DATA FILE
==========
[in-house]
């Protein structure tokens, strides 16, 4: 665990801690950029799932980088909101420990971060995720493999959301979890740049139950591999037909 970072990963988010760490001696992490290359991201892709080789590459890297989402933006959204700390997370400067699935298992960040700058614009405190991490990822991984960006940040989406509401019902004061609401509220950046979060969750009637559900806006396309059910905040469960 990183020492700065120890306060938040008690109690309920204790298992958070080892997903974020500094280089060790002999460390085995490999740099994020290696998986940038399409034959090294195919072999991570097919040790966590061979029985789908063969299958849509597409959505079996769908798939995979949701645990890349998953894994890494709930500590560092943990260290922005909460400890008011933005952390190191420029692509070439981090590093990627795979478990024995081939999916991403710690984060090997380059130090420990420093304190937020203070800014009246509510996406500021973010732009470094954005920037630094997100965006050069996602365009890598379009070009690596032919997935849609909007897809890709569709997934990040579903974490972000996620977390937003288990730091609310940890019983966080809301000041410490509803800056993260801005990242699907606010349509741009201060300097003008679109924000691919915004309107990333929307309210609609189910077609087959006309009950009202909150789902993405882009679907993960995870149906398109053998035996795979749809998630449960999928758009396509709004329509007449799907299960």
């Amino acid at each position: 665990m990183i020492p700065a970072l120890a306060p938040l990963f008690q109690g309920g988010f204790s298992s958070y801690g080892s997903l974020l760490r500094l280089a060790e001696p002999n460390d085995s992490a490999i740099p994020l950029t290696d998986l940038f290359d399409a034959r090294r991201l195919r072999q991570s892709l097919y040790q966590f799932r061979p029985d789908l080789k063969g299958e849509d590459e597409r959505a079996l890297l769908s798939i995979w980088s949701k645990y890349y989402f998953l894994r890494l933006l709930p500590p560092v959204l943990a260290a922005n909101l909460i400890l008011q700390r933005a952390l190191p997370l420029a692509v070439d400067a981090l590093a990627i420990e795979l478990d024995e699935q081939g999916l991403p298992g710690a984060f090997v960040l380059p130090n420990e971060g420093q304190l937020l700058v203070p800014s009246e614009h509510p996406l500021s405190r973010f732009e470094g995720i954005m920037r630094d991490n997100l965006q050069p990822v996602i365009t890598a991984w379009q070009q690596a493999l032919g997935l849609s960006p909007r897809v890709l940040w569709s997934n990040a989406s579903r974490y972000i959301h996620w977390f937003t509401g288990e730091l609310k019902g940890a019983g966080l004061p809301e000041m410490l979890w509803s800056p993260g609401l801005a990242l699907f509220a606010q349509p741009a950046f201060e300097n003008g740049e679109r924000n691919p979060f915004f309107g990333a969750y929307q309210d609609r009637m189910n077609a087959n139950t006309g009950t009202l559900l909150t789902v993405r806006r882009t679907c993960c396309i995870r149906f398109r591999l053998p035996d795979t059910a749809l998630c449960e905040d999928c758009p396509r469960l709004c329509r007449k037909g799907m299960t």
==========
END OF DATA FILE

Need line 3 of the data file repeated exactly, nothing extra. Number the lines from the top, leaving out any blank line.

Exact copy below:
């Amino acid at each position: 665990m990183i020492p700065a970072l120890a306060p938040l990963f008690q109690g309920g988010f204790s298992s958070y801690g080892s997903l974020l760490r500094l280089a060790e001696p002999n460390d085995s992490a490999i740099p994020l950029t290696d998986l940038f290359d399409a034959r090294r991201l195919r072999q991570s892709l097919y040790q966590f799932r061979p029985d789908l080789k063969g299958e849509d590459e597409r959505a079996l890297l769908s798939i995979w980088s949701k645990y890349y989402f998953l894994r890494l933006l709930p500590p560092v959204l943990a260290a922005n909101l909460i400890l008011q700390r933005a952390l190191p997370l420029a692509v070439d400067a981090l590093a990627i420990e795979l478990d024995e699935q081939g999916l991403p298992g710690a984060f090997v960040l380059p130090n420990e971060g420093q304190l937020l700058v203070p800014s009246e614009h509510p996406l500021s405190r973010f732009e470094g995720i954005m920037r630094d991490n997100l965006q050069p990822v996602i365009t890598a991984w379009q070009q690596a493999l032919g997935l849609s960006p909007r897809v890709l940040w569709s997934n990040a989406s579903r974490y972000i959301h996620w977390f937003t509401g288990e730091l609310k019902g940890a019983g966080l004061p809301e000041m410490l979890w509803s800056p993260g609401l801005a990242l699907f509220a606010q349509p741009a950046f201060e300097n003008g740049e679109r924000n691919p979060f915004f309107g990333a969750y929307q309210d609609r009637m189910n077609a087959n139950t006309g009950t009202l559900l909150t789902v993405r806006r882009t679907c993960c396309i995870r149906f398109r591999l053998p035996d795979t059910a749809l998630c449960e905040d999928c758009p396509r469960l709004c329509r007449k037909g799907m299960t």